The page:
Definitions

from Wiktionary, Creative Commons Attribution/Share-Alike License

  • adj. Having a casement or casements.

from the GNU version of the Collaborative International Dictionary of English

  • adj. Having a casement or casements.

from The Century Dictionary and Cyclopedia

  • Having casements.

Etymologies

from Wiktionary, Creative Commons Attribution/Share-Alike License

casement +‎ -ed

Examples

  • It is a regular bastioned fortification of the sixteenth century, with moat, embrasures in the parapets, and casemented embrasures in the re-entering angles of the bastions, and is one of the finest specimens of Portuguese architecture in the Gulf, an evidence of the importance which they attached to this island.

    Southern Arabia

  • His look brightened for a moment when entering his new dwelling place, a truly beautiful cottage, with thatched roof, casemented windows, wild roses over the porch, and flowery hedges all round.

    Life and Remains of John Clare "The Northamptonshire Peasant Poet"

  • She was kneeling before a _prie dieu_ near the casemented window, in evening dress such as she wore when she got into the carriage.

    Frontier Boys in Frisco

  • The mansion of one of these squires was of plaster striped with timber, not unaptly called calimanco-work, or of red brick; large casemented bow-windows,

    Lippincott's Magazine of Popular Literature and Science Volume 11, No. 23, February, 1873

  • As in his time, the light came subdued through the deep-casemented windows.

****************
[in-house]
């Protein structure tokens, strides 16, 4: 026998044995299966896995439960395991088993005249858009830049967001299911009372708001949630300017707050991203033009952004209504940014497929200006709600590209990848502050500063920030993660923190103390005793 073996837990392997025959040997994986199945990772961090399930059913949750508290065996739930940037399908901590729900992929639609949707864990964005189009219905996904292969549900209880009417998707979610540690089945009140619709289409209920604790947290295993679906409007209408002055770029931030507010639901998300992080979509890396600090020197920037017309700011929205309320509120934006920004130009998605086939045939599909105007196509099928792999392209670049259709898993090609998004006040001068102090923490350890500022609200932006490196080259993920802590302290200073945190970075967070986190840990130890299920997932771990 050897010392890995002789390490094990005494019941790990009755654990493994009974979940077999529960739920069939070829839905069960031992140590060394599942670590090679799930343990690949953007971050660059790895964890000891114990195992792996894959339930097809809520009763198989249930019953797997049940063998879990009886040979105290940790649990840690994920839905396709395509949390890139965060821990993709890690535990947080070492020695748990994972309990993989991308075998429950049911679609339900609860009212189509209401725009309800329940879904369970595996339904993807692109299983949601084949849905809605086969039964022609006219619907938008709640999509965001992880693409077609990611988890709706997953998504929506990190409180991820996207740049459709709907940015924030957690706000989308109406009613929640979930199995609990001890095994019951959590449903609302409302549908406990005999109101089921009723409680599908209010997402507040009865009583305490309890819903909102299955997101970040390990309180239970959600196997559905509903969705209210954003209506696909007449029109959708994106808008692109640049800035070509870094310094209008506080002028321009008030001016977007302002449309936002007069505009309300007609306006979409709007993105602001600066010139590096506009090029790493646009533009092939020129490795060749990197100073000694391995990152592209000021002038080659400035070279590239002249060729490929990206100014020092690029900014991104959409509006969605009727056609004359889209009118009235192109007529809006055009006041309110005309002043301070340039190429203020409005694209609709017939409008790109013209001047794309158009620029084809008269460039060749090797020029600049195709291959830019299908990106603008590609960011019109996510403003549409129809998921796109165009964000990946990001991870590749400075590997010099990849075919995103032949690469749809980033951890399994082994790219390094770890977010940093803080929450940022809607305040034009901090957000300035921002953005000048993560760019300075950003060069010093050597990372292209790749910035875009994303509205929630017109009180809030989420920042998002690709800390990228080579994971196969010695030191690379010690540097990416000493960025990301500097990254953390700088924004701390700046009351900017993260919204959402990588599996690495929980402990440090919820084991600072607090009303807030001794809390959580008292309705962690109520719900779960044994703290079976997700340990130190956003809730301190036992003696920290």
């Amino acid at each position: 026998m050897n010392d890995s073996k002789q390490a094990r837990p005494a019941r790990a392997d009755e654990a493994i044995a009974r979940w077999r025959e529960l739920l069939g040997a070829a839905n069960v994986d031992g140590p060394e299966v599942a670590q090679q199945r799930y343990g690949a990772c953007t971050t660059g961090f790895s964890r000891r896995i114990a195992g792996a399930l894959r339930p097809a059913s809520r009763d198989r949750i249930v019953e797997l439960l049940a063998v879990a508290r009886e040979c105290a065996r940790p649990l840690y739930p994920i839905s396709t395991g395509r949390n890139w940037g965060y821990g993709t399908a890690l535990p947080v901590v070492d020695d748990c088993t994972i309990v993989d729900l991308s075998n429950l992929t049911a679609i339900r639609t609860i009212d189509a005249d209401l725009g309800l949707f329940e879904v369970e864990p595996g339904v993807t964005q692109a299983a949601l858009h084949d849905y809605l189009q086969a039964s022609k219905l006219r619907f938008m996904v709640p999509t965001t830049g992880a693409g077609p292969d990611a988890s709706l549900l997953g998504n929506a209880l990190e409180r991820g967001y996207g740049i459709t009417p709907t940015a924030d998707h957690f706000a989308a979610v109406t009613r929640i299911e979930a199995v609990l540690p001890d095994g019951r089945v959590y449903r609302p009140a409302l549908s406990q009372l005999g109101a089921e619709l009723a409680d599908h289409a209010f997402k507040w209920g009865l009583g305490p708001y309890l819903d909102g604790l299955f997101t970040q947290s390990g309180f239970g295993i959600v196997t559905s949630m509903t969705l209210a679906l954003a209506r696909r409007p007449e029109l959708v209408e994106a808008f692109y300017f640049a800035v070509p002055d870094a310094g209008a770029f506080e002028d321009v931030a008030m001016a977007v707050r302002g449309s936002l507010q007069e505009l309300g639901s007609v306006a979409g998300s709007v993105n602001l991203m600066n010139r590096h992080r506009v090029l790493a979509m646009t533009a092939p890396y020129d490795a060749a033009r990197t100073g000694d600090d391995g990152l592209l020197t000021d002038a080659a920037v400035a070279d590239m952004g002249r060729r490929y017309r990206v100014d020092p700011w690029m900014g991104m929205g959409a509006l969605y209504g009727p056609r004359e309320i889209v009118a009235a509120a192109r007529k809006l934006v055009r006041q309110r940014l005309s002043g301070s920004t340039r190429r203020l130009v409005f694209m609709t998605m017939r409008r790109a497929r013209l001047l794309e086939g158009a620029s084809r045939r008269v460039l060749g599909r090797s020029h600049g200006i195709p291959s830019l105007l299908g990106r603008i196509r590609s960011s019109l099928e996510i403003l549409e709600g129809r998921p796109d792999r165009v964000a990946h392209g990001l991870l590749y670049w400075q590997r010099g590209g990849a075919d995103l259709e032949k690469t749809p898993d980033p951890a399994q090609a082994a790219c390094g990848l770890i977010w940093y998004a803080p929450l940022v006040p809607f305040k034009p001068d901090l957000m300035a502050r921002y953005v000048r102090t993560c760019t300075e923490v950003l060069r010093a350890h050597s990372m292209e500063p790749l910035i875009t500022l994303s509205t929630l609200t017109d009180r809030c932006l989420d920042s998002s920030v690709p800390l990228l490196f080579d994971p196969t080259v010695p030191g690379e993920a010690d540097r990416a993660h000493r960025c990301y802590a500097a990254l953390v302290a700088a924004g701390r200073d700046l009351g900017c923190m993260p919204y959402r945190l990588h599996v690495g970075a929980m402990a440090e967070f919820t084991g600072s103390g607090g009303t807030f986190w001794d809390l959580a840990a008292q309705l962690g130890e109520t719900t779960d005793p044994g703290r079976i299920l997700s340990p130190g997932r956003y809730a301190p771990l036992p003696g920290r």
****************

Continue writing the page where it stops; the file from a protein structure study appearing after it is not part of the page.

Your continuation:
Virginia: the Old Dominion

  • The afternoon sun -- some eighteenth century afternoon sun -- came in through deep-casemented windows.

    Virginia: the Old Dominion

  • Nevertheless, there was a sort of semi-European air about the place, helped out by two casemented projections overhanging the narrow street.

    Jimgrim and Allah's Peace

  • The last man I sent to Spain for a casemented façade, brought home a temple!

    Ptomaine Street

  • The mansion of one of these squires was of plaster striped with timber, not unaptly called callimanco work, or of red brick with large casemented bow windows; a porch with seats in it and over it a study: the eaves of the house well inhabited by swallows, and the court set round with hollyhocks; near the gate a horse-block for mounting.

    A Short History of English Agriculture

  • The Squire walked up to them, picking his way among various articles of furniture, a cradle, some bedding, a trunk or two, which lay scattered in the road in front of the white casemented lodge.

    Elizabeth's Campaign

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